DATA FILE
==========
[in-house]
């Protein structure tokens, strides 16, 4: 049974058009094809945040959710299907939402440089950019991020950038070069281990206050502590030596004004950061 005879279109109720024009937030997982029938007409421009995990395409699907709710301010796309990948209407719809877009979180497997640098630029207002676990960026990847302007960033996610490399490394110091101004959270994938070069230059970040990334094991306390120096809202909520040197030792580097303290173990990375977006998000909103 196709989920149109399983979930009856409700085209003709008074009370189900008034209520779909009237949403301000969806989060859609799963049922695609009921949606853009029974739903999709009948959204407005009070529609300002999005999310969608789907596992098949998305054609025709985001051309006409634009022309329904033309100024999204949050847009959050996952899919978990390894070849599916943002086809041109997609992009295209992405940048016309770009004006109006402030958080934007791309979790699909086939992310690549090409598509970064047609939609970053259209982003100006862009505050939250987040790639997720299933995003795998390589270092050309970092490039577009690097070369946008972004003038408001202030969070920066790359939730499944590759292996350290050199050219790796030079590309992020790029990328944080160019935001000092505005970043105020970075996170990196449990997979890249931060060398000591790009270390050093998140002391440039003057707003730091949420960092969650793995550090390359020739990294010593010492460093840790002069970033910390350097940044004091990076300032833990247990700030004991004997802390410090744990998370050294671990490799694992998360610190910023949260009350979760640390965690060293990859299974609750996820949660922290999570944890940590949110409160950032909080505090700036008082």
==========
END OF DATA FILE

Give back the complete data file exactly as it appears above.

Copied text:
[in-house]
């Protein structure tokens, strides 16, 4: 049974058009094809945040959710299907939402440089950019991020950038070069281990206050502590030596004004950061 005879279109109720024009937030997982029938007409421009995990395409699907709710301010796309990948209407719809877009979180497997640098630029207002676990960026990847302007960033996610490399490394110091101004959270994938070069230059970040990334094991306390120096809202909520040197030792580097303290173990990375977006998000909103 196709989920149109399983979930009856409700085209003709008074009370189900008034209520779909009237949403301000969806989060859609799963049922695609009921949606853009029974739903999709009948959204407005009070529609300002999005999310969608789907596992098949998305054609025709985001051309006409634009022309329904033309100024999204949050847009959050996952899919978990390894070849599916943002086809041109997609992009295209992405940048016309770009004006109006402030958080934007791309979790699909086939992310690549090409598509970064047609939609970053259209982003100006862009505050939250987040790639997720299933995003795998390589270092050309970092490039577009690097070369946008972004003038408001202030969070920066790359939730499944590759292996350290050199050219790796030079590309992020790029990328944080160019935001000092505005970043105020970075996170990196449990997979890249931060060398000591790009270390050093998140002391440039003057707003730091949420960092969650793995550090390359020739990294010593010492460093840790002069970033910390350097940044004091990076300032833990247990700030004991004997802390410090744990998370050294671990490799694992998360610190910023949260009350979760640390965690060293990859299974609750996820949660922290999570944890940590949110409160950032909080505090700036008082």